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Summer barbecues are contributing to the destruction of the Indonesian and Amazonian rainforests, Friends of the Earth said today, in a new briefing highlighting the damage caused by illegal logging and intensive production of soy and palm oil [1]. Chicken, beef burgers, veggie burgers, bread, crisps and prawns are all contributing to rainforest destruction - and yet UK consumers remain oblivious to the trail of destruction these every day goods leave in their wake.

Friends of the Earth is calling on the Government to impose tougher social and environmental regulations on retailers and other companies which would force them to take responsibility for the damage caused by the products they sell.

Previous work by the environmental organisation showed that four out of five retailers of garden furniture in the UK were implicated in the destruction of tropical rainforests. But as the briefing demonstrates, it is not only garden furniture retailers who are implicated in this devastation.

The environmental campaign group argues that consumers cannot be expected to know the origins of every product they buy - and that companies should declare the origins and impacts of their products.

Soy production in South America has expanded rapidly in recent years, with some 90 per cent of exports used for animal feed in Europe. It is estimated that every pig and chicken in the UK will have consumed South American soy at some point. But soy farms are now spreading into Central Brazil and Amazon rainforest, contributing to the accelerating destruction of one of the world's great last wildernesses.

And in South East Asia, the spread of palm oil plantations is threatening the natural habitat of the orang-utan, Sumatran tiger and the Asian elephant as forest is sacrificed to make way for palm oil plantations. With palm oil now found in roughly one in three food products on the supermarket shelves, including bread, crisps, veggie burgers and mayonnaise, it is hard for customers to avoid even where they object to its impacts.

The briefing also highlights the damaging impacts of shrimp production on mangrove - a precious coastal habitat that is home to wildlife and protects vulnerable land areas from erosion by the sea.

Friends of the Earth's Corporates Campaigner Robin Webster said:

"The great British barbecue is sending some of the world's most precious rainforest up in smoke and British companies are profiting from the destruction. Tough regulations are needed to make companies take responsibility for the damaging impacts of products they sell. Then the British public will be able to enjoy barbecues without worrying about the wildlife that is being destroyed."

Friends of the Earth urged the public to follow its top tips for a greener barbecue:

  • Always use charcoal on your barbecue certified by the Forest Stewardship Council (look for the "tree and tick" FSC label)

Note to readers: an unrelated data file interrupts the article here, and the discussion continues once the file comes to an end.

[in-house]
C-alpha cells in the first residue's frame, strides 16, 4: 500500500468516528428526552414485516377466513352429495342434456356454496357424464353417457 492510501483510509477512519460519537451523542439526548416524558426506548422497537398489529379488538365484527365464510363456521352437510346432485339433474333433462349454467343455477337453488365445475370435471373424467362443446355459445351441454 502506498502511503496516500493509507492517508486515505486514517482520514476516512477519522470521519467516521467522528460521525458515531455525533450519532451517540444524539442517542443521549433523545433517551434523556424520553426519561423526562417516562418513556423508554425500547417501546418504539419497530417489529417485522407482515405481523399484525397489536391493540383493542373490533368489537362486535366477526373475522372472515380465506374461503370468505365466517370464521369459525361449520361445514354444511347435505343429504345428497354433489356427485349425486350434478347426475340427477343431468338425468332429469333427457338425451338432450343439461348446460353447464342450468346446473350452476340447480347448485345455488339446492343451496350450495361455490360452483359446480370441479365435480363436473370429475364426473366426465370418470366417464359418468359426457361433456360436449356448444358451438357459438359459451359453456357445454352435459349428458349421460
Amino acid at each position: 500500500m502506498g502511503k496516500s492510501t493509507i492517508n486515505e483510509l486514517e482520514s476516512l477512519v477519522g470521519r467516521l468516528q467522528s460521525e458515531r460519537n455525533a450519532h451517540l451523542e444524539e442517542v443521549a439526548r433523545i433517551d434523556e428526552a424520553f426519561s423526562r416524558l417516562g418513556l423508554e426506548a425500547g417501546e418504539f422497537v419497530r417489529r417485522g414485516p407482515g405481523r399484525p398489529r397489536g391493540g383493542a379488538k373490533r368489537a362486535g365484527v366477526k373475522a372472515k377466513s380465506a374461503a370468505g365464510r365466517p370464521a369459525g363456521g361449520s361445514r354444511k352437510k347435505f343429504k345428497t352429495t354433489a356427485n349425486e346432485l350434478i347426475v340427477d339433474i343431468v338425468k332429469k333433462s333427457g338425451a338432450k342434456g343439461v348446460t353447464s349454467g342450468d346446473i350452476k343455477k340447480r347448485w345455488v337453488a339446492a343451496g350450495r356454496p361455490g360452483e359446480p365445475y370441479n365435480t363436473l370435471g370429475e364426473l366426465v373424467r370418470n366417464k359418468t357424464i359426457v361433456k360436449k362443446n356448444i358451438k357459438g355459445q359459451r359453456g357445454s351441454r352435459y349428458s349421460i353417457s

• Source vegetable and salads from local sources - try local farm shops and farmers' markets for cheap fruit and veg.

  • Try grilling vegetables (organic or local) - peppers and aubergines work well

  • Avoid barbecueing fish at risk from overfishing - find out more at

  • Small "coldwater" prawns from temperate sources are generally less damaging than "warmwater" prawns. Look for guarantees that the prawns come from sustainable sources and demand evidence. See (PDF format) for more information.

  • Don't use patio heaters to turn up the heat at your barbecue - they waste energy and contribute to climate change. If it's cold, wear a jumper or move inside.

  • Buy any wooden furniture from reclaimed or recycled sources. Make sure that any newly purchased furniture is from FSC timber. Much tropical hardwood sold in this country is illegally logged.

  • Look out for meat that comes from organic and free-range sources.

  • Write to your MP and ask for tougher environmental regulations for companies - and make the Government take responsibility for the impacts of companies overseas.

Friends of the Earth is campaigning for changes to UK company law so that financial obligations are counterbalanced by social and environmental concerns. It wants the Government to introduce mandatory reporting, requiring all UK companies to report annually on the impact of their operations, policies, products and procurement practices on people and the environment both in

the UK and abroad; new legal duties on directors to take reasonable steps to reduce any significant negative social or environmental impacts; and foreign direct liability to enable affected communities abroad to seek redress in the UK. For more information see


[1] (PDF format)

Rainforest on your BBQ (PDF format)
Greasy Palms Palm Oil, The Environment and Big Business (PDF format)

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Published by Friends of the Earth Trust